A large number of European businesses are failing to protect themselves from security vulnerabilities, a new study has revealed.
According to security firm McAfee, close to half of those involved in the study believe that their IT infrastructure is never completely protected from software and network vulnerabilities.
Businesses are leaving themselves open to attack unnecessarily. Some 27 per cent of those questioned reported that it took 48 hours or more from the time a patch was issued to the IT infrastructure being fully protected from that vulnerability. Almost one in five said this process took up to a week or more.
This delay could prove critical for businesses, who risk security breaches, mass outages, loss of productivity and the loss of customer confidence. Finding information on the patches is also eating into company time, with one in five IT professionals spending an hour or more a day researching vulnerabilities and patches. However, despite the research, some 45 per cent said they do not prioritise which areas of the business are patched first.
More than a third of businesses also admitted that they had no idea how many patches they applied to their business over a six-month period, while 58 per cent said they had no idea how much deployment of such patches cost the business.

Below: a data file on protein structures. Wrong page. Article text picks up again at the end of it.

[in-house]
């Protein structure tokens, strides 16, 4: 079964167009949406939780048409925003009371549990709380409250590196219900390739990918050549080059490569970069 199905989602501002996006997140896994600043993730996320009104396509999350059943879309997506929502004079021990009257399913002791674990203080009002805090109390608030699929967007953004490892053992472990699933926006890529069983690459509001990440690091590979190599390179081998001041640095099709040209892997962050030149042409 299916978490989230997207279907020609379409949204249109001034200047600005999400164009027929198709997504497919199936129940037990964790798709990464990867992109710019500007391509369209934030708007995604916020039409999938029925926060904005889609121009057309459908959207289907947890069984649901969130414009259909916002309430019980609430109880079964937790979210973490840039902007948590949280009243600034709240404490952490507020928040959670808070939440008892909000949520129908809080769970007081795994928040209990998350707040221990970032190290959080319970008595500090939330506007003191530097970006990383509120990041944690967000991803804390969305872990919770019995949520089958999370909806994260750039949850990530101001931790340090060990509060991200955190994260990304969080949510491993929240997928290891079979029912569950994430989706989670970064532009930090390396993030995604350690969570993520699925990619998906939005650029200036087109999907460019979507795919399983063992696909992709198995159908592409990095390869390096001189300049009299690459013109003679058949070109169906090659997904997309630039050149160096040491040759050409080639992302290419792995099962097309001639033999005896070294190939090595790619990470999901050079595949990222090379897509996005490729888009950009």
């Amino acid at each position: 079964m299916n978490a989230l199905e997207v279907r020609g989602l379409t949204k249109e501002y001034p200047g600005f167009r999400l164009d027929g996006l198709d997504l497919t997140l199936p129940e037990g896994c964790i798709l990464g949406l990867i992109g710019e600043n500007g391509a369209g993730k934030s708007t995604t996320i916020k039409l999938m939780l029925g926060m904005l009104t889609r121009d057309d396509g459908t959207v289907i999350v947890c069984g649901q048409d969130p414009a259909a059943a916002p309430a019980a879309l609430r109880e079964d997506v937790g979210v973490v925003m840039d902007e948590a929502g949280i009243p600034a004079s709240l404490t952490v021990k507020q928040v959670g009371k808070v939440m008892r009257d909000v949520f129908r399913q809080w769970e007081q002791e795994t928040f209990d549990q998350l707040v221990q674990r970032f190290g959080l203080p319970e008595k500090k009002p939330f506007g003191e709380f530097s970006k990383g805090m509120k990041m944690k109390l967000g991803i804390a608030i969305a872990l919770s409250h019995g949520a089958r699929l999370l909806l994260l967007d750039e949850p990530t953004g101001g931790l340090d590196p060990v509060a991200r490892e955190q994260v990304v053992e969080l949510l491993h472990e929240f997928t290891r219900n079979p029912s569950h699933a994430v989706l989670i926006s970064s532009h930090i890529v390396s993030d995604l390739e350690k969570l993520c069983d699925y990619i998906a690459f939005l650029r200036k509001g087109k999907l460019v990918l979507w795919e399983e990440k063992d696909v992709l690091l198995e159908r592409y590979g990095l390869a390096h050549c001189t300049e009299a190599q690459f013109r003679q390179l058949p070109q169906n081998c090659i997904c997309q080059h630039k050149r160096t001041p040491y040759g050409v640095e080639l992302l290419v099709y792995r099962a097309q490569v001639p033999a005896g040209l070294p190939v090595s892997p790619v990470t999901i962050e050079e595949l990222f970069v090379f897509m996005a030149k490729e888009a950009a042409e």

"The feedback from large businesses is clear - patch management is a serious concern for them," said John Parker, product line director for intrusion prevention, McAfee EMEA.
"Organisations are vulnerable to IT attacks because security patches are issued too frequently for businesses to safely test and deploy throughout the organisation in a timely fashion. The only solution to mitigate the risk from this and give executives piece of mind when it comes to the security of their business is to combine a prioritised patch management process with proactive intrusion prevention solutions."
The survey took in more than 600 senior IT decision makers at companies with over 250 employees across Europe.
However, Cisco Systems paints a slightly better picture of the security market. Its research claims that 72 per cent of security professionals feel that their organisation is more secure than it was 12 months ago.
Its survey found that less than a quarter of respondents felt that security is still not recognised as a board room level issue. Only 11 per cent of respondents are taking a 'reactive only' approach to security, while more businesses appear to be putting contingency plans in place to ensure business continuity in the event of a disaster. The majority of respondents to the survey - 96 per cent - have contingency plans in place for power failure, while 95 per cent have plans in place for fire. Loss of data (93 pe rcent), physical access to buildings (86 per cent) and flooding (80 per cent) are also covered.
"It is very encouraging to see that, despite ongoing reports of new threats and breaches, businesses across all sectors are feeling better protected," comments Paul King, senior security advisor at Cisco Systems. "The security industry is clearly making progress and moving forward."
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